Subscribe to Christianity Today
My father turns seventy this year, and my mother has survived breast cancer. While they are both still vigorous enough to chase grandkids around for an entire day, their aging is becoming a more frequent topic of discussion among our family. During one conversation about their eventual plans to move to a retirement home and possible need for nursing care, I must have looked bewildered. "What's wrong?" my father asked. "Oh, Valerie still doesn't think you and Ruth are going to die," my husband chimed in—not unkindly, but (my apologies) dead right. Youth's parents are, apparently, as immortal as youth itself.
For thirtysomethings like me, not yet the meat of the sandwich generation but no longer the bottom slice of bread either, Virginia Stem Owens' new book, Caring for Mother: A Daughter's Long Goodbye, is a possibly unwelcome but valuable portent of things to come. An unflinching account of Owens' seven years spent caring for her mother, who suffered from Parkinson's and Alzheimer's, Caring for Mother reads like a map of the territory we may be about to enter. If aging is indeed "Another Country," as the title of psychologist Mary Pipher's book on aging suggests, then caregiving for the elderly is like hiking alongside our loved ones in a foreign land. Death is certain, Owens writes, but the process of dying is an "open, anxious space where we set up camp, uncertain how long we'll be there."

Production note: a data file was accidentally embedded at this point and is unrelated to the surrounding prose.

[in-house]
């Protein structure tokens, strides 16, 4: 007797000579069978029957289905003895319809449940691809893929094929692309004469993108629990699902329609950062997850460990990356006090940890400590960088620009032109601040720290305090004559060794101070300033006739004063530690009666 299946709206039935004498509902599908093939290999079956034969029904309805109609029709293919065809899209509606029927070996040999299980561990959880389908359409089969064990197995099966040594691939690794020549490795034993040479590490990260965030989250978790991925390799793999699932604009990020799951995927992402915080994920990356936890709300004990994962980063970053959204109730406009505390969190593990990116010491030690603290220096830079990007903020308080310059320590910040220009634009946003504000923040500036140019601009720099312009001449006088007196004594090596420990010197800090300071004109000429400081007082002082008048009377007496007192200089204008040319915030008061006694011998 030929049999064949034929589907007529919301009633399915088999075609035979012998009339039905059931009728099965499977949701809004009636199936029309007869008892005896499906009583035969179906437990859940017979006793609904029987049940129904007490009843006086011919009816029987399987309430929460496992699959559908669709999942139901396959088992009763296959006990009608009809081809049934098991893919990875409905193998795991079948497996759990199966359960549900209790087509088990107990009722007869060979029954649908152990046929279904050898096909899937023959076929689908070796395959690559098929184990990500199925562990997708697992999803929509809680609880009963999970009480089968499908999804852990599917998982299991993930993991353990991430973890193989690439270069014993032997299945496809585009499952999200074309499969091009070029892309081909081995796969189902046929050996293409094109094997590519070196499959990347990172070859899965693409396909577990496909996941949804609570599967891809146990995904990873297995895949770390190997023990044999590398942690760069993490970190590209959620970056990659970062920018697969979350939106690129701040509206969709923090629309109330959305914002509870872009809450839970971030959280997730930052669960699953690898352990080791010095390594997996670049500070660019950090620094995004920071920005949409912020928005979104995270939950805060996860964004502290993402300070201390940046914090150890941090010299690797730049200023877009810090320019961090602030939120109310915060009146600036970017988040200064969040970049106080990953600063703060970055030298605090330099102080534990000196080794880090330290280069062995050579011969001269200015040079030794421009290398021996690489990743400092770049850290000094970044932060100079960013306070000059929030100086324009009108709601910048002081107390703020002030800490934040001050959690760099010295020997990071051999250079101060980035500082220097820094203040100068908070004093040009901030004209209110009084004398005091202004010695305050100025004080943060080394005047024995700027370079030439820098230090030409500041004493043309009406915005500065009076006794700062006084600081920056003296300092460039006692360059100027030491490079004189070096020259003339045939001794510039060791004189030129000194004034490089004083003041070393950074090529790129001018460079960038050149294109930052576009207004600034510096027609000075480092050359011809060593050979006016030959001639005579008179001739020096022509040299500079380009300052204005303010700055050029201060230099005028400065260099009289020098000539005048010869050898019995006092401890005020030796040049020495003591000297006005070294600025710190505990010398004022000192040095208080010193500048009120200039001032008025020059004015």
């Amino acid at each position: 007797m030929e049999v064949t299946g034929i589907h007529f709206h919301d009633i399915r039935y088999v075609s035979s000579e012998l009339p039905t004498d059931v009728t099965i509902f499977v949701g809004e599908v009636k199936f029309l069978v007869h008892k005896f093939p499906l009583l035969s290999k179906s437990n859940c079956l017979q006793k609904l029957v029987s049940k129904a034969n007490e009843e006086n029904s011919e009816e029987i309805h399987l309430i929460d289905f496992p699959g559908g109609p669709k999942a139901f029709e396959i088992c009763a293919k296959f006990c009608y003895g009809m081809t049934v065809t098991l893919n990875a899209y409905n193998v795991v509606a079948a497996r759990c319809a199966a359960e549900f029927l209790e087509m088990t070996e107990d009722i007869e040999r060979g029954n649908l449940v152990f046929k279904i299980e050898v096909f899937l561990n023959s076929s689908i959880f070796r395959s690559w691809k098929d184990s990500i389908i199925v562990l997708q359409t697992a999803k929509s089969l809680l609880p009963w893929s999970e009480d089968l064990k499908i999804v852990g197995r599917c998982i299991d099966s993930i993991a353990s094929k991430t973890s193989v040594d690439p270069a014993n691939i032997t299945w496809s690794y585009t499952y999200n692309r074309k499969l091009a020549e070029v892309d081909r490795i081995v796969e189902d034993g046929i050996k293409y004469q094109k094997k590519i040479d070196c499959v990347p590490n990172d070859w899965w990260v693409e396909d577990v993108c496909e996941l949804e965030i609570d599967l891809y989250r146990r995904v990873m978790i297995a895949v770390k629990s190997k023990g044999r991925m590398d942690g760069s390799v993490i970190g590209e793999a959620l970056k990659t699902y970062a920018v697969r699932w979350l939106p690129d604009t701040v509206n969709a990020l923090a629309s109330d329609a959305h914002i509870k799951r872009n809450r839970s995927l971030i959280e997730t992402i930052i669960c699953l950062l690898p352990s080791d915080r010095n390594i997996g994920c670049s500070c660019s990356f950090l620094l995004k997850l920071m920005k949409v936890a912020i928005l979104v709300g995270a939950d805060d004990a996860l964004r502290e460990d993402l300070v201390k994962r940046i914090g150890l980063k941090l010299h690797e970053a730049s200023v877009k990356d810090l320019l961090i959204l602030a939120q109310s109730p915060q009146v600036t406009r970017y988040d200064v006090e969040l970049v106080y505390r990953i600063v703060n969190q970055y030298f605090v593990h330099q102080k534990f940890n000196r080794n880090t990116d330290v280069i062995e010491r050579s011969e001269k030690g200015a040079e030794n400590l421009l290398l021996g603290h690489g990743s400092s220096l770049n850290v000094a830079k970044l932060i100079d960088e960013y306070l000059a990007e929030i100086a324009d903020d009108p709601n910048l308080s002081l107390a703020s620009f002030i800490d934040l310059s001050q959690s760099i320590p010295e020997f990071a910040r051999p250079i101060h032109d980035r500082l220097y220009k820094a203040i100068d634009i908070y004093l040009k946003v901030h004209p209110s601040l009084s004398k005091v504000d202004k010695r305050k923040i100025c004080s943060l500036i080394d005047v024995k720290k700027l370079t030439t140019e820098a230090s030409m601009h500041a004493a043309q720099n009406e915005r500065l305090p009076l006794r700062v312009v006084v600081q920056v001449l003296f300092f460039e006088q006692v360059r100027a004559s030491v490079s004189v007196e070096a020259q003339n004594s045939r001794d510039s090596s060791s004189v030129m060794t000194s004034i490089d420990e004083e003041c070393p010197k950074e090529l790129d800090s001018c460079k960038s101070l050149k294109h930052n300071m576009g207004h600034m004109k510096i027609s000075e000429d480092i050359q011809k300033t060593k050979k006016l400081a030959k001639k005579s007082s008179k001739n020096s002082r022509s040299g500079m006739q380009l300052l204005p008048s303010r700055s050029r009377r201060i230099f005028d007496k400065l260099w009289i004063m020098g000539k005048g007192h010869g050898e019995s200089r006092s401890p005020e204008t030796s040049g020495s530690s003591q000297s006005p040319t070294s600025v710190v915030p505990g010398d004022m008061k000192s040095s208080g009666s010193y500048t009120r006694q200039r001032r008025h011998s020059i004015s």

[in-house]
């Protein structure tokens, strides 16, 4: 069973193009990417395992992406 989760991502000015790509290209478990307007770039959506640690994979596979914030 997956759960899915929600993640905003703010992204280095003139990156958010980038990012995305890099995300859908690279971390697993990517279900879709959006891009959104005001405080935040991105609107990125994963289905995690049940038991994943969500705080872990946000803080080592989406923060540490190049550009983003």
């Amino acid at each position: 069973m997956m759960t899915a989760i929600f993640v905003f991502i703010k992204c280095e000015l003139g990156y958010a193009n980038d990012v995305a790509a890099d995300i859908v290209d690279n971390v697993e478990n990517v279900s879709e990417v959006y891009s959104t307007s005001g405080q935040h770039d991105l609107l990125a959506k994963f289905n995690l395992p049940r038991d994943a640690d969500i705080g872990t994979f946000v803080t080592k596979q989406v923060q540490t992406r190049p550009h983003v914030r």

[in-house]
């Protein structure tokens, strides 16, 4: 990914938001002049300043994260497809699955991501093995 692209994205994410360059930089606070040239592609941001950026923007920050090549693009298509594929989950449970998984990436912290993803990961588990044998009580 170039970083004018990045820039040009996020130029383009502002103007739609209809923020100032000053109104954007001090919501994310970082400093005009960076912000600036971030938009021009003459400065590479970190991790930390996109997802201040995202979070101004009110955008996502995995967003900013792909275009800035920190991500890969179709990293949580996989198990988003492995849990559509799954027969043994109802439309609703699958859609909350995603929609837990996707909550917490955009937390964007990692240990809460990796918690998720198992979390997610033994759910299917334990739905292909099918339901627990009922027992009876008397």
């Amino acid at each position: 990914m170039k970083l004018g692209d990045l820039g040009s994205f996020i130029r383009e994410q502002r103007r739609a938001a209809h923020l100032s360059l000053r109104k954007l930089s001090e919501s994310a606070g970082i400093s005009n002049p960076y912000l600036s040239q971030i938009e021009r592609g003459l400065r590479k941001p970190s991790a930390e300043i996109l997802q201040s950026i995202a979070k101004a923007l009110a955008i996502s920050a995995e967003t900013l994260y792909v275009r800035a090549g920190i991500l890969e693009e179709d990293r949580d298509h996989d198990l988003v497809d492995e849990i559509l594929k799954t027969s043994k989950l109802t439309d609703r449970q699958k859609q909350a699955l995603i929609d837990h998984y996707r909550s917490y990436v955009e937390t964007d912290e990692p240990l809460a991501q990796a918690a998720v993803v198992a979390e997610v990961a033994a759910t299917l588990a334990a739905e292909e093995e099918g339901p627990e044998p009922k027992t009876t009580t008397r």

Owens' story begins when her mother is suffering from Parkinson's but is still mostly lucid and living at home. Gradually, however, her hallucinations increase in frequency, and Owens grapples with how to respond to her mother's conviction that men have broken into their attic and that tar is seeping through the floor. Recognizing the gravity of the situation, Owens moves into a house down the street from her parents and spends the next seven years taking her parents to doctors' appointments and helping her mother move into a nursing home, where she lives for five more years. ...